Unlike debugging an application, to debug the kernel you need to use two machines: the target and the host. The host is where you’ll be running lldb and doing all your work. The target is the machine that is running the Development kernel and you will be debugging. For the sake of efficacy, my host is an iMac (Late 2015) running macOS 10.12 (build 16A323) and my target is a Macbook Air (Mid 2011) running macOS 10.12 Beta (16A286aa).

A word on the target machine: it does not need to be physical hardware. You can use a virtual machine. The big difference is that on physical hardware you can easily trigger the kernel debugger using the NMI keys (more on this shortly). There might be a way to do this in a virtual machine but I had hardware so didn’t bother to figure it out.

When you install the KDK on your target machine one of the steps is to set boot-args in nvram. Mine are set as follows:

airy:~ dean$ nvram boot-args
boot-args       debug=0x14e kcsuffix=development kext-dev-mode=1 kdp_match_name=en4 -v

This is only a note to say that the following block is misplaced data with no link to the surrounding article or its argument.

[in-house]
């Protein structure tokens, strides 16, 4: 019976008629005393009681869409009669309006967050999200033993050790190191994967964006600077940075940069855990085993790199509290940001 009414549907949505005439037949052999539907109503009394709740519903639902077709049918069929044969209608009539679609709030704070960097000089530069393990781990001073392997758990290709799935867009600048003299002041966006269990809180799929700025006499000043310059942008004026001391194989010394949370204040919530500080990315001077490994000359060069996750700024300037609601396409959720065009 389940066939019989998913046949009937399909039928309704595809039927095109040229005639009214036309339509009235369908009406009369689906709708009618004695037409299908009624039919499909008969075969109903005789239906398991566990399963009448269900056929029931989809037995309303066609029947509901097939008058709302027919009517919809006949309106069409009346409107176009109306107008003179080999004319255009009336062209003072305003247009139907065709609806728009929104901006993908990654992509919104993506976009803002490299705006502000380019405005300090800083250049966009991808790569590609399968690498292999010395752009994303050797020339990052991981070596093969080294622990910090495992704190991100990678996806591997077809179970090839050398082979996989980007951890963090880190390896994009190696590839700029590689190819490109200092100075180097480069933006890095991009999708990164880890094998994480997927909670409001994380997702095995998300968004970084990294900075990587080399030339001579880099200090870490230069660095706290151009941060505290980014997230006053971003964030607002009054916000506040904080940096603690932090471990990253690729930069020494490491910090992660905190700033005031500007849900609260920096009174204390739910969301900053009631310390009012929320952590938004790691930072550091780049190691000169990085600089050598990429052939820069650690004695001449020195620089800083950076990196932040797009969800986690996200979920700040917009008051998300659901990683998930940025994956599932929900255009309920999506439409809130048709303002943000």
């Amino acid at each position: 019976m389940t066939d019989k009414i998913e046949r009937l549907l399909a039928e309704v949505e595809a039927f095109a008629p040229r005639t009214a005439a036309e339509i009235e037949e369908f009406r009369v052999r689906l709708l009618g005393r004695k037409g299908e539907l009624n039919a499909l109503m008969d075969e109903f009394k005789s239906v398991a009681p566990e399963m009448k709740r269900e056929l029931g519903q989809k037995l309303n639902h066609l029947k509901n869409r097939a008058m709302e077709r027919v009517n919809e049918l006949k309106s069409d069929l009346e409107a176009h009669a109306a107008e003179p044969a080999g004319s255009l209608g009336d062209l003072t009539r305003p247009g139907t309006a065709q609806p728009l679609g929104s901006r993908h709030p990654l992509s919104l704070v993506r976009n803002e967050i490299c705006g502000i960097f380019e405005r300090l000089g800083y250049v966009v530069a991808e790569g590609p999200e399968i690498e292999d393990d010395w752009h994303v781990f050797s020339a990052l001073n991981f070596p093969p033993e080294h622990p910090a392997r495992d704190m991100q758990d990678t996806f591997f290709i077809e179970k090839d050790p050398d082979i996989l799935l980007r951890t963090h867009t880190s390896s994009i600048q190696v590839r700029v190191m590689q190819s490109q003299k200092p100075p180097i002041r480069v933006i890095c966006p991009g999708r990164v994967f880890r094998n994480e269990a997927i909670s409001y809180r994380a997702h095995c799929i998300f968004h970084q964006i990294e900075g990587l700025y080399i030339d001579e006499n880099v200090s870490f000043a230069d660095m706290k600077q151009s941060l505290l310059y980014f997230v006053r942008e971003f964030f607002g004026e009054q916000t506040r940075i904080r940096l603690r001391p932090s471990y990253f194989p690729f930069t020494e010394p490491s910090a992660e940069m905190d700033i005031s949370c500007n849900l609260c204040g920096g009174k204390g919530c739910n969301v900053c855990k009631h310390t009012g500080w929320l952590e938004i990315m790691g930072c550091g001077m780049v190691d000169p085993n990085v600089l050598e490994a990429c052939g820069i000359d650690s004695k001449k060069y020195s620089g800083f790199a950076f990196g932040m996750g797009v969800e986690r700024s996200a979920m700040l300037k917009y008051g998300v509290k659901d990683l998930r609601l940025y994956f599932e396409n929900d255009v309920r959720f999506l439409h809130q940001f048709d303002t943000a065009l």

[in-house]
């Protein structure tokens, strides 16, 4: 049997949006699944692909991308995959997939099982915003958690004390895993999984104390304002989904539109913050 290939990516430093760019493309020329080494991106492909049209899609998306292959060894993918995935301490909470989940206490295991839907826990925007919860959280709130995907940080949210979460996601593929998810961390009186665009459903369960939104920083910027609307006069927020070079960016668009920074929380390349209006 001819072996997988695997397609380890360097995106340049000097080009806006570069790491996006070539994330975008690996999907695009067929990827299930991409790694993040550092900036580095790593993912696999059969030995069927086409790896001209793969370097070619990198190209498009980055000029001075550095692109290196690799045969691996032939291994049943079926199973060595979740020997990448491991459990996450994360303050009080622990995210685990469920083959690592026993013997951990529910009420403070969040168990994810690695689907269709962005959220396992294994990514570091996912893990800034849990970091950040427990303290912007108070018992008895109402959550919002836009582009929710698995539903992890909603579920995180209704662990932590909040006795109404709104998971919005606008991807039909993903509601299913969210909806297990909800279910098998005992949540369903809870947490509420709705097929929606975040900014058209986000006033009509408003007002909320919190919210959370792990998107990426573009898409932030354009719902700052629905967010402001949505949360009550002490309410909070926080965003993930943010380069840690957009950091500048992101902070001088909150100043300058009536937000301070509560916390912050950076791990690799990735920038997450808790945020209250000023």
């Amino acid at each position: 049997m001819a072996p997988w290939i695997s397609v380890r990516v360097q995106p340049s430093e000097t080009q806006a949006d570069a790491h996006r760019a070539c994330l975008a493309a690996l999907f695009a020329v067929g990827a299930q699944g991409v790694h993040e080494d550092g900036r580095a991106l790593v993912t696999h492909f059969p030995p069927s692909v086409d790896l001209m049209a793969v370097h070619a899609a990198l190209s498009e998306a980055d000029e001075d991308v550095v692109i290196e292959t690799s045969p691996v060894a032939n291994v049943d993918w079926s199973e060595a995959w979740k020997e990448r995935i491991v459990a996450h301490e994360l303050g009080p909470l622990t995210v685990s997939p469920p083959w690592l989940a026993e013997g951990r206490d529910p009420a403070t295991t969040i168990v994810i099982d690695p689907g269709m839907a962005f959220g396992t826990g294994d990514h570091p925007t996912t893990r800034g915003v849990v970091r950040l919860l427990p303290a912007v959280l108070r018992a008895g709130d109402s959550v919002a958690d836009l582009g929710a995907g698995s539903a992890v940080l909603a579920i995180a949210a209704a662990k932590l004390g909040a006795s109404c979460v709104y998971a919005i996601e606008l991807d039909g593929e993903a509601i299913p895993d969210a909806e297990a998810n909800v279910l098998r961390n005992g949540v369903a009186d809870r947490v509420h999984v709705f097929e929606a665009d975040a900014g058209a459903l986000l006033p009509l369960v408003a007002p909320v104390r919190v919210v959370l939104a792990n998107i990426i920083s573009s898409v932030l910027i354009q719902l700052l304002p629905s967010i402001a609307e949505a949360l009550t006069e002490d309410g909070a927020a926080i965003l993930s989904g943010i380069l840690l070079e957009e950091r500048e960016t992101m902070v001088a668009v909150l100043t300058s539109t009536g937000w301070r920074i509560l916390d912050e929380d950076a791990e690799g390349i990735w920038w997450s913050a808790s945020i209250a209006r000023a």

Lets take a moment and go through each of these flags.

  • kcsuffix simply instructs the boot loader which kernel it should look for. In my case I used the Development kernel so kcsuffix should be set to development.
  • kext-dev-mode causes kernel module signing requirements to be relaxed.
  • -v enables verbose mode during boot.

The remaining two variables, kdp_match_name and debug, warrant a bit more discussion than a bullet point.


Remote kernel debugging, which we are going to do, requires either Ethernet or FireWire. It does not work over WiFi or USB. This obviously begs the question of how one would go about remote debugging with a laptop that has no Ethernet port. Thankfully, Apple has thought this through and the answer is the kdp_match_name boot-args variable coupled with a Thunderbolt-to-Ethernet adapter. You can also use an Apple Cinema display if you have one of those.

The kdp_match_name variable instructs the kernel to bind the remote debugger to the specified interface. You can find the interface name using ifconfig and checking which interface has the desired IP assigned. You also need to use kdp_match_name if your Mac has multiple Ethernet interfaces.